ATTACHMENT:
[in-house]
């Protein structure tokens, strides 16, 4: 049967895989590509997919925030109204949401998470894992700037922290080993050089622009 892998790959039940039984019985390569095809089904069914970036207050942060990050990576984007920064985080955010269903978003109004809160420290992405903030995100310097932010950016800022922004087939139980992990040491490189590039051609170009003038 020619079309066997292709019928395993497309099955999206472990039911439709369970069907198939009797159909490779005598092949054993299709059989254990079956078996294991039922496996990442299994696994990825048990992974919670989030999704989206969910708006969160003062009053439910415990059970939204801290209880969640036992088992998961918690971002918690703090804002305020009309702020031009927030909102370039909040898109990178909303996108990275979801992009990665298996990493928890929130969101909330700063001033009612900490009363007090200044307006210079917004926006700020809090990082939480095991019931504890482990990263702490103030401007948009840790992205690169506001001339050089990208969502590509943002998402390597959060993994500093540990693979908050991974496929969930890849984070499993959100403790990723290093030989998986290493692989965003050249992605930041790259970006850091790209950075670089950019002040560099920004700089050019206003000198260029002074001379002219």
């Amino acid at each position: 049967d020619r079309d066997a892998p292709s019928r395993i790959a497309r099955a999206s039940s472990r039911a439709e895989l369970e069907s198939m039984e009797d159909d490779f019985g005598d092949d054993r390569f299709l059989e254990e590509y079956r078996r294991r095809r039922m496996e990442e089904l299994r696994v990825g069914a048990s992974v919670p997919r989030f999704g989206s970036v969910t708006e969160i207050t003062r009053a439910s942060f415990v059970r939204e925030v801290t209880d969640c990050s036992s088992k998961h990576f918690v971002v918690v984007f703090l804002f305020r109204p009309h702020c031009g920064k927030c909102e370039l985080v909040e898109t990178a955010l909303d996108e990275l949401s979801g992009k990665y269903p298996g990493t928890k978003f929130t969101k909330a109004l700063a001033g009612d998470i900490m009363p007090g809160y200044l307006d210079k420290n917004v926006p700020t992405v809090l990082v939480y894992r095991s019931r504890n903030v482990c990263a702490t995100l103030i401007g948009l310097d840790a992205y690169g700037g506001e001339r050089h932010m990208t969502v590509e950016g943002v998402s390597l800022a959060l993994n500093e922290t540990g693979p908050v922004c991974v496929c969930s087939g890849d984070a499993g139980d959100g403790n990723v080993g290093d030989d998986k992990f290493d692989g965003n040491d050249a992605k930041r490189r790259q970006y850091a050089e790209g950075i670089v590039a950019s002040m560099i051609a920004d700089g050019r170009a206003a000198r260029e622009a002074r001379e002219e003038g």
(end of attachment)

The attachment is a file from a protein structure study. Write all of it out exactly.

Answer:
[in-house]
């Protein structure tokens, strides 16, 4: 049967895989590509997919925030109204949401998470894992700037922290080993050089622009 892998790959039940039984019985390569095809089904069914970036207050942060990050990576984007920064985080955010269903978003109004809160420290992405903030995100310097932010950016800022922004087939139980992990040491490189590039051609170009003038 020619079309066997292709019928395993497309099955999206472990039911439709369970069907198939009797159909490779005598092949054993299709059989254990079956078996294991039922496996990442299994696994990825048990992974919670989030999704989206969910708006969160003062009053439910415990059970939204801290209880969640036992088992998961918690971002918690703090804002305020009309702020031009927030909102370039909040898109990178909303996108990275979801992009990665298996990493928890929130969101909330700063001033009612900490009363007090200044307006210079917004926006700020809090990082939480095991019931504890482990990263702490103030401007948009840790992205690169506001001339050089990208969502590509943002998402390597959060993994500093540990693979908050991974496929969930890849984070499993959100403790990723290093030989998986290493692989965003050249992605930041790259970006850091790209950075670089950019002040560099920004700089050019206003000198260029002074001379002219």
């Amino acid at each position: 049967d020619r079309d066997a892998p292709s019928r395993i790959a497309r099955a999206s039940s472990r039911a439709e895989l369970e069907s198939m039984e009797d159909d490779f019985g005598d092949d054993r390569f299709l059989e254990e590509y079956r078996r294991r095809r039922m496996e990442e089904l299994r696994v990825g069914a048990s992974v919670p997919r989030f999704g989206s970036v969910t708006e969160i207050t003062r009053a439910s942060f415990v059970r939204e925030v801290t209880d969640c990050s036992s088992k998961h990576f918690v971002v918690v984007f703090l804002f305020r109204p009309h702020c031009g920064k927030c909102e370039l985080v909040e898109t990178a955010l909303d996108e990275l949401s979801g992009k990665y269903p298996g990493t928890k978003f929130t969101k909330a109004l700063a001033g009612d998470i900490m009363p007090g809160y200044l307006d210079k420290n917004v926006p700020t992405v809090l990082v939480y894992r095991s019931r504890n903030v482990c990263a702490t995100l103030i401007g948009l310097d840790a992205y690169g700037g506001e001339r050089h932010m990208t969502v590509e950016g943002v998402s390597l800022a959060l993994n500093e922290t540990g693979p908050v922004c991974v496929c969930s087939g890849d984070a499993g139980d959100g403790n990723v080993g290093d030989d998986k992990f290493d692989g965003n040491d050249a992605k930041r490189r790259q970006y850091a050089e790209g950075i670089v590039a950019s002040m560099i051609a920004d700089g050019r170009a206003a000198r260029e622009a002074r001379e002219e003038g």